ISOC-awards & off-line

Back to Amsterdam for a meeting of the jury of the ISOC Awards: http://www.isoc.nl/awards/. I’m a jury-member for the ‘Internet & the arts’-award. Nominees are:

Jan Robert Leegte: http://works.leegte.org
Joes Koppers: http://usemedia.com
Wilfried Houjebek: http://socialfiction.org/palimpsest
Peter Luining: http://ctrlaltdel.org
Niels Schrader: http://www.nielsschrader.de
Danielle Roberts: http://www.numuseum.nl

On friday I’ll fly to Dublin for a short visit. I’ll be offline for a few days then.

en,free publicity,Uncategorized | August 31, 2006 | 14:10 | comments (0) |

34 / 1.22

Ochtendrondje, 9.15 – 10.40. Een lekker zonnetje, fikse zuidenwind (draaiend). Kanne – Eben – Halembaye – Haccourt – Rue Riga (mooi stukje) – bij grote weg rechts en bijna meteen schuin oversteken omhoog – Froidmont – Houtain St. Simeon – Bassenge – Wonck – Moulin Broukay – St. Pierre – Kanne

cycling,nl | August 31, 2006 | 14:03 | comments (0) |

99 / 4.22

Eindelijk zeggen de weersvoorspellingen: droog en zon en wolken. 17 graden, lekker fietsweer ondanks fikse westenwind. 15.00 – 19.30. Rondje Mergelland — leuk, de Limburgse klimmetjes, maar ik ben toch echt veel meer verslingerd geraakt aan het land van Herve, het Luikse, de Hesbaye en de Voerstreek. En echt, de Dode Man en de Keutenberg zijn ‘peanuts’ vergeleken bij de Houtepenklims. (Alleen die Eyserbosweg, daar kom ik dit jaar niet lekker tegenop). Vlak voor de Geulhemmerberg komt een clubje van “Math Salden, Limbricht” voorbij, ik wilde in het dal blijven, zij gaan bergop, om het hardst & ik dus ook. Kijken waar ik sta. Ik kom als vierde (van 10) boven.

Kanne – Lanaye – Lixhe – Moelingen – Mesch – Moerslag – Libeek – Mheer – Noorbeek – Vroelen – De Plank – Teuven – Gieveld – Eperheide – Epen – Mechelen – Partij – Wijlre – Eys – Eyserbosweg – Wijlre – Stokhem – Dode Man – Keutenberg af – Schin op Geul – Walemmerberg – Walem – Klimmen – Valkenburg – Hellebeuk – Hulsberg – Arensgenberg – Valkenburg – Sibbengrubbe – Daalhemmerweg – Valkenburg – Bosstraat – Schimmert – Klein Haasdal – Raarberg – Houthem – Geulhemmerberg – Berg – Maastricht – Muizenberg – Kanne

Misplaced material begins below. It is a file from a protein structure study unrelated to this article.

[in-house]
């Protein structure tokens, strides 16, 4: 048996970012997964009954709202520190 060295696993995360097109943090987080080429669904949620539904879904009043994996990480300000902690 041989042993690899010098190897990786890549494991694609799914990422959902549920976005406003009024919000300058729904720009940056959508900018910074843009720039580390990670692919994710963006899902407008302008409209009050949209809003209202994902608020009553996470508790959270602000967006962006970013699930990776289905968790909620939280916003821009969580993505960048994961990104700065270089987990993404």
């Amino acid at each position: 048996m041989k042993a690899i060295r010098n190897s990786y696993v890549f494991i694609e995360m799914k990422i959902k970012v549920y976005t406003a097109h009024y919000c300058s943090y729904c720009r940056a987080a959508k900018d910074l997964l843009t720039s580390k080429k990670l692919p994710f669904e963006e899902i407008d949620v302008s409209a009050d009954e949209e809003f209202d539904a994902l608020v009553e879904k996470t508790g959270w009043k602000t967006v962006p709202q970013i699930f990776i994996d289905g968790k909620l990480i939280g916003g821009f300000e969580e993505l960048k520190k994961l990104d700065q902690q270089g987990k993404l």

cycling,nl | August 31, 2006 | 13:58 | Comments (2) |

Faxes of Dr. Fuentes

Cycling4all has scans online from the faxes that doctor Fuentes sent. I must say that seeing this evidence changes my perception of the case. Until now I’d be stressing the fact that persons are accused, found guilty and put outside the race before getting a chance to begin a proper juridical case. (Of course the whole affair still is a terrible mess legally seen).

I wonder what will happen with cycling — and with other sports (Fuentes had soccer-players and track-athletes as clients as well!). But I will enjoy the races just as much as ever. There will always be doping, the Fuentes-case is all part of the story of cycling & I love to follow that story. I’d wish it was less dirty, but I still enjoy the race.

I enjoy the race when my favorite wins. I also enjoy the race when my favorite does not win.

http://www.cycling4all.com/index.php?content=d_news13z.php.

cycling,en | August 30, 2006 | 13:29 | comments (0) |

No, no Trilling

That too much side-tracking. I’ll be off the field. Skimming trough & beginning to read Sincerity and Authenticy I conclude that this summary, taken from an anonymous review at Amazon, is all I need to know now: “Trilling draws a fine but deep distinction between two conceptions of selfhood. Sincerity, or being true to yourself with an eye to being true to others, was the dominant concern of Renaissance and early modern thought and literature, from Shakespeare to Rousseau. Beginning with Wordsworth, gaining momentum throughout the 19th century, and finally emerging with full force in the 20th, though, there is a new, more morally demanding ideal of being what or who one is, apart from all external conditions.” Just now I’m no so interested in reading an essay about Rousseau and Moliere, touching on Hegel too.

en,reading matter,research | August 30, 2006 | 13:21 | comments (0) |

72 / 2.58